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Can’t expect world to eat greens, Vivekananda said meat was needed to make Indians mighty

In ‘Vivekananda’, Sankar writes that Vivekananda did not believe in the concept of vegetarianism for the hardworking poor of India.

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In his famous and invaluable book The East and the West, Swamiji has written many things about food and drink in our country and other countries. Although it is a long passage, if we do not quote some of it here, Swamiji’s ideas about food will remain incomplete.

‘. . . There are several controversies about certain rules, both in the ancient times and now, in modern times too. Firstly, from the ancient times till today, a great argument is on about vegetarian and non-vegetarian food. Does eating meat help or harm the body? Besides, the question of whether it is right to take the life of a living being has also been a matter hotly debated over the years. One group says, “It is a sin to kill an animal for any reason,” while the other group says, “That is rubbish! Unless there is killing how will the life cycle progress?”

Even among those who follow the shastras, there is a huge commotion because the shastras themselves are contradictory. In one place it is said, do sacrifices at the yagna, while in another place it says, “never hurt living creatures”. Hindus have decided that other than at yagnas, it is a sin to kill and eat animals, yet after a sacrifice, you eat the meat with impunity!

‘. . . The modern-day Vaishnavas find themselves in a difficult spot because, as per incidents in the Ramayana and Mahabharata, their Gods Rama or Krishna seem to be happy eating meat and drinking wine! Sita Devi had vowed to offer meat, rice and a thousand jars of wine to the Ganges!


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‘Western civilization is divided too. One group says eating non-vegetarian food causes all kinds of illnesses and vegetarianism is far healthier. The other group says that is all fiction; otherwise the Hindus of India would not have had any illnesses at all and the Western countries would have by now become extinct with all their illnesses. One group says that if you eat goat meat, you will have a goat’s brains and if you eat pig’s meat, you will have the brains of a pig and if you eat fish you will have the fish’s brains! The other side says, if you have a cauliflower you will have a vegetative brain, if you eat potatoes you will have potatoes for brains and if you eat rice you will have dull rice-brains! And that it is far better to have the intelligence of a live animal than that of an inert, dead vegetable.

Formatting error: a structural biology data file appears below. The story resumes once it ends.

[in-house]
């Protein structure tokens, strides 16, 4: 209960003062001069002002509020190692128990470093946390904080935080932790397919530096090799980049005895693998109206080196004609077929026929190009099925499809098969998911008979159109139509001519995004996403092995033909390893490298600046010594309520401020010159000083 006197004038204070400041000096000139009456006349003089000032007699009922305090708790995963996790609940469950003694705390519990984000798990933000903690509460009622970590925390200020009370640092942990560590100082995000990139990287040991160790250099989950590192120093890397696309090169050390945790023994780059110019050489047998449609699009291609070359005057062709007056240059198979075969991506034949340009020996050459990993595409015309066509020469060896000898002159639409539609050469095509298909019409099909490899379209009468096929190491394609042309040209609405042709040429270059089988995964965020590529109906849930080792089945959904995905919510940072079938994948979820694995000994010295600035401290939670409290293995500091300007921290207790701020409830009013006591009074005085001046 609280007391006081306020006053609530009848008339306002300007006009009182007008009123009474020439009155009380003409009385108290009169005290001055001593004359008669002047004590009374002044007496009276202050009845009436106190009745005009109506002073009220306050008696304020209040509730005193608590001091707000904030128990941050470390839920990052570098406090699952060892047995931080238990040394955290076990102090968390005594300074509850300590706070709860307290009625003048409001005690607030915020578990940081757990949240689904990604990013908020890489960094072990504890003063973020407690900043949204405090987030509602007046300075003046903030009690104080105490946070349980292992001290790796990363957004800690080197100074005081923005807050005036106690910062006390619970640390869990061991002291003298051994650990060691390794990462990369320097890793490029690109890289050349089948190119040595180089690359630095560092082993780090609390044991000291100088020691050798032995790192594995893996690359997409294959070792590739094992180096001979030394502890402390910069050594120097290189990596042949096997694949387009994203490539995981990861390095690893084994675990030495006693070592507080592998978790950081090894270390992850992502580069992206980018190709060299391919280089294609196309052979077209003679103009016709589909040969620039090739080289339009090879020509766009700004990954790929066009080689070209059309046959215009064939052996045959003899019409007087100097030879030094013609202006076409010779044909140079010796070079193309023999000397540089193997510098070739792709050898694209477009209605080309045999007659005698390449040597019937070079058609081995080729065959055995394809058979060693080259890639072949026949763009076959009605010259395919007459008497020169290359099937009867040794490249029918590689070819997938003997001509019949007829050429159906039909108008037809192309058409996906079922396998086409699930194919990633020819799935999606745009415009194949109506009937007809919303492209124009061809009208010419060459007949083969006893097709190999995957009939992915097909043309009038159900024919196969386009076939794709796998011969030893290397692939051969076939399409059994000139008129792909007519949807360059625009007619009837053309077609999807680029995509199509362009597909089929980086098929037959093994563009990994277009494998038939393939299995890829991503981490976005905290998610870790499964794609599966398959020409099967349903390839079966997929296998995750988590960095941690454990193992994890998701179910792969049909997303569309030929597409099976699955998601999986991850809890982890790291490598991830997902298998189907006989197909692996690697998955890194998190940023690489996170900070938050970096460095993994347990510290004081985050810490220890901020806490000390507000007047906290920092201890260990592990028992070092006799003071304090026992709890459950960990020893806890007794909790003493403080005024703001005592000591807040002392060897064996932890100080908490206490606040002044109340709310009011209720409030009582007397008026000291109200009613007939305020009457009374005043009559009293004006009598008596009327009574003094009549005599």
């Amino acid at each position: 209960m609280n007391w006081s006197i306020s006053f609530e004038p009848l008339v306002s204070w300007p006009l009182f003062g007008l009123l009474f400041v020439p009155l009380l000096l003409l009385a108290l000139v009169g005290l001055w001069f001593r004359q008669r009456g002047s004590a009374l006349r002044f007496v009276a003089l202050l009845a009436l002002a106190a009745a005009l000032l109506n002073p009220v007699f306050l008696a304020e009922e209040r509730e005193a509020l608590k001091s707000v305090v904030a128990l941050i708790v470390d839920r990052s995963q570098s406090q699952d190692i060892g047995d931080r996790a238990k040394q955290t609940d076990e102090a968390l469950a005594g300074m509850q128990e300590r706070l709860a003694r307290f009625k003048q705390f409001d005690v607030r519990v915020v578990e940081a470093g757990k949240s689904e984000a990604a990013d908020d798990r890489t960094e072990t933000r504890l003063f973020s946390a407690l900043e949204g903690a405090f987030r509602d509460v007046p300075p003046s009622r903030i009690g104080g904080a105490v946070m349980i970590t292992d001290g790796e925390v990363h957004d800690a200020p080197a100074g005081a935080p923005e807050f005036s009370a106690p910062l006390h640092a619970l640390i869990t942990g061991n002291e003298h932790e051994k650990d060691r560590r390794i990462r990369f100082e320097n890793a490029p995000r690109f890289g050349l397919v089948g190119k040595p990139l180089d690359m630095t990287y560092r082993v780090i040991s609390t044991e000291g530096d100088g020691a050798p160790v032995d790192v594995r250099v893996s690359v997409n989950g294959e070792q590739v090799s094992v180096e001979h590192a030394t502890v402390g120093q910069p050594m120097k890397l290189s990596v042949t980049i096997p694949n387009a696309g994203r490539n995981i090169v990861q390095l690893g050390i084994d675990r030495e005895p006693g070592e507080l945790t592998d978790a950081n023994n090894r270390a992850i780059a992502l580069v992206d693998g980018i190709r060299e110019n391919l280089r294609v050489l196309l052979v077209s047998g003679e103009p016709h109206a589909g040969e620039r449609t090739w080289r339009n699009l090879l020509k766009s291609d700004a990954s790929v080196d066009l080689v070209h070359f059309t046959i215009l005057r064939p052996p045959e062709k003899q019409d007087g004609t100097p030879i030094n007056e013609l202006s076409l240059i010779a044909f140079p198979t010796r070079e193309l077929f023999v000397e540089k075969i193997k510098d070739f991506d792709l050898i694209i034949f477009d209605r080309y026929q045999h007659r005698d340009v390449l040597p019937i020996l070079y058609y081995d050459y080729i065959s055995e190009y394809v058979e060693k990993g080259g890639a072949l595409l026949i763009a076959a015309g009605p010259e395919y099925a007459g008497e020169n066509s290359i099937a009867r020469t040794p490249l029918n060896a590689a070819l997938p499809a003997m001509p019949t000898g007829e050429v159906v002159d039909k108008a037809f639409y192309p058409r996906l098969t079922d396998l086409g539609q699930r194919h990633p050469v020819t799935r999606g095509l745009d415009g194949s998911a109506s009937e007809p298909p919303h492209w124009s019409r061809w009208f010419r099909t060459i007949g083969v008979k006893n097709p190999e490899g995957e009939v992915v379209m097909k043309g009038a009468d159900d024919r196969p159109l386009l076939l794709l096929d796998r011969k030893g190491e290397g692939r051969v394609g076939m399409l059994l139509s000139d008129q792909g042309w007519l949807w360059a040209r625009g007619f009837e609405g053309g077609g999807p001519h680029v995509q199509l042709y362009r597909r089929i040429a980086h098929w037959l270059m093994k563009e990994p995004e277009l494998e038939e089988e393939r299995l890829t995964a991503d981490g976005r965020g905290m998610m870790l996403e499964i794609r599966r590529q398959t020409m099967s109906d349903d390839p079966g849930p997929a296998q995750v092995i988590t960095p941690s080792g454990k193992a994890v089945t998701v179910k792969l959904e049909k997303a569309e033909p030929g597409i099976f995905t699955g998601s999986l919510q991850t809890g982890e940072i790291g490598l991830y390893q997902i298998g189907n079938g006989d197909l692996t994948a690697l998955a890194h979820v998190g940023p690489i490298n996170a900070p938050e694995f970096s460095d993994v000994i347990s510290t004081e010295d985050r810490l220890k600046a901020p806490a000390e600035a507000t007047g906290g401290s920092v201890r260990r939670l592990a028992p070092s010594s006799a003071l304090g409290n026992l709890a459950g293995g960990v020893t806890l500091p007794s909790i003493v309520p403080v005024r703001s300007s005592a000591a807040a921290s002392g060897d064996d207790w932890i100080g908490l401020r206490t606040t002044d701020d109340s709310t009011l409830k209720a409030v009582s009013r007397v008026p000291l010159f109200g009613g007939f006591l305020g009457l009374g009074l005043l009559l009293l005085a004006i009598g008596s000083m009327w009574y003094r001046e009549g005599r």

One group says the chemical composition of rice and dal is the same as in meat. The other group mocks them, saying then the same must be there in air too—so why don’t you simply have air instead of food? One group says even on a vegetarian diet people can be healthy and work hard and long. The other group says, if that were true, then the vegetarian countries would have been stronger, but that is absolutely false. All the strongest nations of the world are those eating meat. Those who are in favour of eating vegetarian food— say, look at the Indians and Chinese—they live on a meagre diet, eating only rice and vegetables, and see how miserable they are. Japan used to be like that too, but ever since they have started to eat meat, they have completely transformed themselves.’

Swamiji has arrived at his own conclusion, which he presents to us in his book:

‘. . . After carefully evaluating all arguments and seeing all sides, I believe that the Hindu way is the best. By that I mean, the principle that people’s station in life and the work they do determine what they eat. It is true that eating meat is barbaric and eating vegetarian food is of course purer. So those who only want to practice dharma should eat vegetarian food while those who have to do hard labour and compete with all the worldly forces to steer the boat of this life should certainly eat meat. The modern Hindu, however, will listen neither to the shastras nor to any sage.